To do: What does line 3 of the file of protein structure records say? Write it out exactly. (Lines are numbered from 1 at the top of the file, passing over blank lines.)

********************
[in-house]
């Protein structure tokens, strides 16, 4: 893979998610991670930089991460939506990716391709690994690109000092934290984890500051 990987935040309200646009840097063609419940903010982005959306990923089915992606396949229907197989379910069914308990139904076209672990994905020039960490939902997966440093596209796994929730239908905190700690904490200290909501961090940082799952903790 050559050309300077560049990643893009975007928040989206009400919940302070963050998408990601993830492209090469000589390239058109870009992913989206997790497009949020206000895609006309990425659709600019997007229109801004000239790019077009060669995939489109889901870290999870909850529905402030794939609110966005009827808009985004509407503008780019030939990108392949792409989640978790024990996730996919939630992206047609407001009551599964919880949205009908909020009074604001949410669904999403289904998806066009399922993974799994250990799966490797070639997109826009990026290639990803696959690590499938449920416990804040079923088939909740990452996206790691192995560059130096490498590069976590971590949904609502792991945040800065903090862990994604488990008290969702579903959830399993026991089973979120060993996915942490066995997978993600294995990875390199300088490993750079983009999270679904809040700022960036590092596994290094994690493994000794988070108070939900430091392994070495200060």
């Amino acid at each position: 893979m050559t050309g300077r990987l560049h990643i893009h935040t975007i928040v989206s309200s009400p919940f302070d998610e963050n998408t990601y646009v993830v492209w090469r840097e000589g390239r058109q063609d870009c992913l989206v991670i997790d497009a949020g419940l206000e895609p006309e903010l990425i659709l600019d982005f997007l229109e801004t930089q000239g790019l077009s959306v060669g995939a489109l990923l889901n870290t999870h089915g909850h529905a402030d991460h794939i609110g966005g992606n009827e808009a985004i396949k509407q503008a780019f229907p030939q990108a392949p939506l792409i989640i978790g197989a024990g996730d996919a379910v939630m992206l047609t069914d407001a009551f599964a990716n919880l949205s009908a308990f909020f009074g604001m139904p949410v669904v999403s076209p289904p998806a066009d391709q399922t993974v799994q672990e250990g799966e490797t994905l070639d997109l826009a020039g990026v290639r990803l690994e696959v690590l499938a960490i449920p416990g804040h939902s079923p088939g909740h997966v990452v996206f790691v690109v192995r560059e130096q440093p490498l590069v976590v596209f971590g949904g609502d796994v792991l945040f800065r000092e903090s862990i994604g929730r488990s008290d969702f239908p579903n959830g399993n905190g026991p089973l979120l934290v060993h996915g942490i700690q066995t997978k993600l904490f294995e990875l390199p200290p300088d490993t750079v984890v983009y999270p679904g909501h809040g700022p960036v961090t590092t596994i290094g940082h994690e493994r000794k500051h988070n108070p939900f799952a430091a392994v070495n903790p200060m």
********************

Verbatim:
């Amino acid at each position: 893979m050559t050309g300077r990987l560049h990643i893009h935040t975007i928040v989206s309200s009400p919940f302070d998610e963050n998408t990601y646009v993830v492209w090469r840097e000589g390239r058109q063609d870009c992913l989206v991670i997790d497009a949020g419940l206000e895609p006309e903010l990425i659709l600019d982005f997007l229109e801004t930089q000239g790019l077009s959306v060669g995939a489109l990923l889901n870290t999870h089915g909850h529905a402030d991460h794939i609110g966005g992606n009827e808009a985004i396949k509407q503008a780019f229907p030939q990108a392949p939506l792409i989640i978790g197989a024990g996730d996919a379910v939630m992206l047609t069914d407001a009551f599964a990716n919880l949205s009908a308990f909020f009074g604001m139904p949410v669904v999403s076209p289904p998806a066009d391709q399922t993974v799994q672990e250990g799966e490797t994905l070639d997109l826009a020039g990026v290639r990803l690994e696959v690590l499938a960490i449920p416990g804040h939902s079923p088939g909740h997966v990452v996206f790691v690109v192995r560059e130096q440093p490498l590069v976590v596209f971590g949904g609502d796994v792991l945040f800065r000092e903090s862990i994604g929730r488990s008290d969702f239908p579903n959830g399993n905190g026991p089973l979120l934290v060993h996915g942490i700690q066995t997978k993600l904490f294995e990875l390199p200290p300088d490993t750079v984890v983009y999270p679904g909501h809040g700022p960036v961090t590092t596994i290094g940082h994690e493994r000794k500051h988070n108070p939900f799952a430091a392994v070495n903790p200060m």